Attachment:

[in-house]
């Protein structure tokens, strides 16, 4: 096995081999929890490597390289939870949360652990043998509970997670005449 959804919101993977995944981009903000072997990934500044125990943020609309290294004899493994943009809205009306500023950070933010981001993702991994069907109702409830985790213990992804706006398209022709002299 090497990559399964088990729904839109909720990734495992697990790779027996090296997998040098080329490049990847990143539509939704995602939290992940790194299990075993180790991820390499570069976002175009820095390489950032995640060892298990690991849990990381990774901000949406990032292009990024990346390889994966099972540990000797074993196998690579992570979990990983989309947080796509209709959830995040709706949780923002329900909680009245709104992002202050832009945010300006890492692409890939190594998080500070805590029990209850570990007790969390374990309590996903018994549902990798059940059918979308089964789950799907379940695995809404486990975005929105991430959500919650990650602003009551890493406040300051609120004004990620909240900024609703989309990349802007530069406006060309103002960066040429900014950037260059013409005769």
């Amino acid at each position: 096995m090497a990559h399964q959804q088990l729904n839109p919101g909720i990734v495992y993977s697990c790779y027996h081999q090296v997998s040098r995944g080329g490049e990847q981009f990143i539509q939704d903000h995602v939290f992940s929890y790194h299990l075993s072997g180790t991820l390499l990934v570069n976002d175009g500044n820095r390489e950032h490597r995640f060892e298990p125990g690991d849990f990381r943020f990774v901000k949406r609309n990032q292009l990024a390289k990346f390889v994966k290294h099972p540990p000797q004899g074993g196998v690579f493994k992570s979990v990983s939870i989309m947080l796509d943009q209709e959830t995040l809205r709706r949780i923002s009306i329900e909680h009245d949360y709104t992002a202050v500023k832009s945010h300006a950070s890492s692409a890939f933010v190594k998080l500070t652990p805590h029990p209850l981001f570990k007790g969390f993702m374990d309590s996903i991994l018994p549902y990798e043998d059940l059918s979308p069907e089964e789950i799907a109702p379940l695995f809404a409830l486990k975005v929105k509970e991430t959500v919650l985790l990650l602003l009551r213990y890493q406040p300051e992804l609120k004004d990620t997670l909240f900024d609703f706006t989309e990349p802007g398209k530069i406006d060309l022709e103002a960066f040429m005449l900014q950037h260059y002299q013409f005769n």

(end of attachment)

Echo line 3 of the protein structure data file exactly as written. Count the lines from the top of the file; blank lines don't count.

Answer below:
């Amino acid at each position: 096995m090497a990559h399964q959804q088990l729904n839109p919101g909720i990734v495992y993977s697990c790779y027996h081999q090296v997998s040098r995944g080329g490049e990847q981009f990143i539509q939704d903000h995602v939290f992940s929890y790194h299990l075993s072997g180790t991820l390499l990934v570069n976002d175009g500044n820095r390489e950032h490597r995640f060892e298990p125990g690991d849990f990381r943020f990774v901000k949406r609309n990032q292009l990024a390289k990346f390889v994966k290294h099972p540990p000797q004899g074993g196998v690579f493994k992570s979990v990983s939870i989309m947080l796509d943009q209709e959830t995040l809205r709706r949780i923002s009306i329900e909680h009245d949360y709104t992002a202050v500023k832009s945010h300006a950070s890492s692409a890939f933010v190594k998080l500070t652990p805590h029990p209850l981001f570990k007790g969390f993702m374990d309590s996903i991994l018994p549902y990798e043998d059940l059918s979308p069907e089964e789950i799907a109702p379940l695995f809404a409830l486990k975005v929105k509970e991430t959500v919650l985790l990650l602003l009551r213990y890493q406040p300051e992804l609120k004004d990620t997670l909240f900024d609703f706006t989309e990349p802007g398209k530069i406006d060309l022709e103002a960066f040429m005449l900014q950037h260059y002299q013409f005769n």